There’s rule on behalf of the people. Then there’s rule by inculcating fear to further your own agenda. Louisiana’s Democrat Gov. John Bel Edwards knows all about that.
Yesterday, Edwards finally relaxed his grip around the necks of Louisianans more than he had for the past eight months. Vested with the power to issue emergency restrictions as a response to the Wuhan coronavirus pandemic, he said in his next proclamation of these when the current one expires later this week, he would allow higher, although not full, capacity for commercial and social venues, and even would allow bars to reopen. However, a mandatory face covering in public would remain in effect. And, local governments still can have stricter rules.
Edwards said he would loosen things because indicators were trending in the right direction, plus the aggregate number of vaccinations against the virus steadily has increased. He wouldn’t go further, he noted, because new strains of the virus potentially not amenable to current vaccines could attack, and that he would tighten up limits if he felt it necessary.
Yet around the same time, Texas Republican Gov. Greg Abbott announced he would wave off all his state’s extant restrictions. Not that these were nearly as onerous as those in Louisiana; since October, many establishments operated at 75 percent capacity with some having none at all (although in some counties that was cut to 50 percent, yet even in those places outdoor activity had no limit), sporting events and bars operated at half, and other indoor gatherings of ten or more were restricted unless city or county officials certified they could take place.
Texas did have a mask mandate from July, but many counties met the criteria for opting out of it and the Abbott order imposing it essentially mooted any penalties from not following it, so masks weren’t widely used. And, Abbott also barred local governments from inflicting tougher restrictions than his way back in April.
In short, throughout the past year Texas has had far fewer restrictions on commerce and public behavior. And the results? From April through September – not capturing the loosening Texas experienced in the year’s last quarter – its private sector economy shrank only 4.4 percent, compared to Louisiana’s 4.9 percent. In human terms, 2,071 Louisianans per million have died from the virus, while only 1,483 Texans per million have.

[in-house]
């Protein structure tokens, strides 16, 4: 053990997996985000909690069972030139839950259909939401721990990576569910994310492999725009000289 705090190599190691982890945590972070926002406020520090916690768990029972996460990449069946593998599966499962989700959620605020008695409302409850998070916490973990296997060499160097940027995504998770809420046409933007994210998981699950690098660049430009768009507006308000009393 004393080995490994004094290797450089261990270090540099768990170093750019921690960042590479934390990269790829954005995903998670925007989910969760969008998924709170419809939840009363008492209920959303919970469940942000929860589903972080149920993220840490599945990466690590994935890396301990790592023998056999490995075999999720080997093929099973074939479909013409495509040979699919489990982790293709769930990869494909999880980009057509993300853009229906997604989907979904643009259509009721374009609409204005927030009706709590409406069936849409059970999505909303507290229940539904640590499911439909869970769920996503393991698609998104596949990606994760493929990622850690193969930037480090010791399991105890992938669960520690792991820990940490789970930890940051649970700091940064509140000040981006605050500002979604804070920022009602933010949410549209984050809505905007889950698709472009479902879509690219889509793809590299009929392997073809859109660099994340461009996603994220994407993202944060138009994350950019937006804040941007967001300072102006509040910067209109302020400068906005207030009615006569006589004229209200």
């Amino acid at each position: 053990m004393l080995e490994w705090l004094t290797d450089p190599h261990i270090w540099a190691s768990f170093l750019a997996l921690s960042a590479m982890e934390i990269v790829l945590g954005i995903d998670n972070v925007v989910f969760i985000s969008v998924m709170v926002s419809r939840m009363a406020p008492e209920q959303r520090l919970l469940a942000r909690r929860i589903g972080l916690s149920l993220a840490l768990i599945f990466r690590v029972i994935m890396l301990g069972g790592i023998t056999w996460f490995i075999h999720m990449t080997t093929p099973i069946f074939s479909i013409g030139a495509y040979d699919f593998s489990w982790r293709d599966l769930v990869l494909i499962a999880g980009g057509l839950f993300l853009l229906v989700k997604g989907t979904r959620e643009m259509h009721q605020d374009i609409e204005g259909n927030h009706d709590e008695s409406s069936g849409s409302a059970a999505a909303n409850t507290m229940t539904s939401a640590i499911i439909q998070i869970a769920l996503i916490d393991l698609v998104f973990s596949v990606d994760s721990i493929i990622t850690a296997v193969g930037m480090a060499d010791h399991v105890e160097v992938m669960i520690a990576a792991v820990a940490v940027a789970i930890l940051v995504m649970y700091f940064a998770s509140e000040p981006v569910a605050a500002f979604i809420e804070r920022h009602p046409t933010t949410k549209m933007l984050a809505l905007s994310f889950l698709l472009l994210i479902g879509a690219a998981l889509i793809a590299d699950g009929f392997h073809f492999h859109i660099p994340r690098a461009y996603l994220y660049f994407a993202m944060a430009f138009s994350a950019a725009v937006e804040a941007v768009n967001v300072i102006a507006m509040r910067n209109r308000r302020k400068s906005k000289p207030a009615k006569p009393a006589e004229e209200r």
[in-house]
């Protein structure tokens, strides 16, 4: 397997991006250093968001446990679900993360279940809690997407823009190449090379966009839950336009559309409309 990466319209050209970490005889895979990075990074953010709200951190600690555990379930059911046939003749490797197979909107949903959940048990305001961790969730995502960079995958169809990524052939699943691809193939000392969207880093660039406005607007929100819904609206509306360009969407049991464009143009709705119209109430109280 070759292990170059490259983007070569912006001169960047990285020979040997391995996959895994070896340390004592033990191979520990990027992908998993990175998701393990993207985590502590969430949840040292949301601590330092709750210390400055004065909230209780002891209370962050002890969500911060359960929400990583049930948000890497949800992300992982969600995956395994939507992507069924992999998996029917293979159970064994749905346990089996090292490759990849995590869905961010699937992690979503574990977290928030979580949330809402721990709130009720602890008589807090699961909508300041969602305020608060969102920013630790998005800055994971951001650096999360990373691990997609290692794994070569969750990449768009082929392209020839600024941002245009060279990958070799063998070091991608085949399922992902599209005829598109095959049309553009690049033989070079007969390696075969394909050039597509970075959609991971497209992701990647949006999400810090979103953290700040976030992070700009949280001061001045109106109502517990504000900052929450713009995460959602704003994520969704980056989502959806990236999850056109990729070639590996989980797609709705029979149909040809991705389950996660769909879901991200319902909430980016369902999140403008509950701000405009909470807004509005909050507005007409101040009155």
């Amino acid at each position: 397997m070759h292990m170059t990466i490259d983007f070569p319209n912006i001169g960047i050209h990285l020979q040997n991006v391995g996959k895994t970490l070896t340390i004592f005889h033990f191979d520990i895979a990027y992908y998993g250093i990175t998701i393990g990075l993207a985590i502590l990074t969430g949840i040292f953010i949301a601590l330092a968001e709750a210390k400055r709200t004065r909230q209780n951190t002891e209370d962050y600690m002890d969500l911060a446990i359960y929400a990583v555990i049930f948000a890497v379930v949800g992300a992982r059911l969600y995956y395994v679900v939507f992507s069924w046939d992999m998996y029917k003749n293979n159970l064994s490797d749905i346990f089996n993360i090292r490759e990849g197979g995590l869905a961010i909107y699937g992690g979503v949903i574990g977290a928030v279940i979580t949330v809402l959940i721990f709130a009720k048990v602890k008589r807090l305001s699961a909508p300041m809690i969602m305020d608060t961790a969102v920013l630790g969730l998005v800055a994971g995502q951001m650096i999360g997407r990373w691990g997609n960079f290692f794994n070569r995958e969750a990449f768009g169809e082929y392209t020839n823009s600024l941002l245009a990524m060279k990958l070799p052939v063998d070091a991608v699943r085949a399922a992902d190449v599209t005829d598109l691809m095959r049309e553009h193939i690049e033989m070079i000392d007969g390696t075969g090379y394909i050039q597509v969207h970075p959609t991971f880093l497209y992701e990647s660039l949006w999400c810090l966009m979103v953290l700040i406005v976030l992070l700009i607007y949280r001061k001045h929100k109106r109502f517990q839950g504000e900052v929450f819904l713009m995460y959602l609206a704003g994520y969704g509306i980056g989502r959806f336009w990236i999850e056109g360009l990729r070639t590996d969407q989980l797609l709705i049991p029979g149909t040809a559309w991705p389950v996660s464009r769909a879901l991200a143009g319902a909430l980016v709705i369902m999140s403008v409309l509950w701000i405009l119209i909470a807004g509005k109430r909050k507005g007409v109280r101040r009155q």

Abbott’s way was better than Edwards’. Despite that, while Abbott has removed his boot resting gently on the necks of Texans, Edwards only eased up slightly so his boot now chokes Louisianans just a little less. He justifies this, again, as the virus might come back with a vengeance – even though Abbott, reviewing the same data, came to a different conclusion as to the appropriateness of that strategy, and with a record of his judgment being better than Edwards’ on this matter.
Mississippi GOP Gov. Tate Reeves concurred with Abbott for the most part. Standards he imposed since the end of September were somewhat more onerous than Abbott’s although much less than Edwards’ and his allowed local governments to have tighter standards. He joined Abbott by tossing those yesterday around the same time. Mississippi did better than both economically, posting just a 3.4 percent decline, although deaths per million slightly exceeded Louisiana’s at 2,245.
Thus, Edwards must have a different motivation to continue with an overly strict approach, and politics explains why. In Texas, with Republicans having healthy majorities in the statehouse and aligned with Abbott on most issues, they largely pursue the same policy goals. The same applies with Reeves in Mississippi.
But Edwards faces a Louisiana Legislature with a healthy GOP majority at which much of his policy preferences are at odds. Keeping an emergency going not only enhances his personal power, but also creates for him a talking point to endorse larger and more powerful government, against most Republicans' wishes.
Notice how he has tried to set things up to extend this as long as possible, by disseminating the idea that virus mutations with little warning can produce epidemiological chaos. The Spanish influenza virus still has its variants circulating the globe more than a century later. According to Edwards, the coronavirus will continue to threaten for years – well, at least until the middle of January, 2023, anyway.
This madness has to stop. Stoking fear isn’t leadership, and it certainly isn’t best for Louisianans. Edwards must stop this unnecessary crisis extension and serve the people’s interests, not his.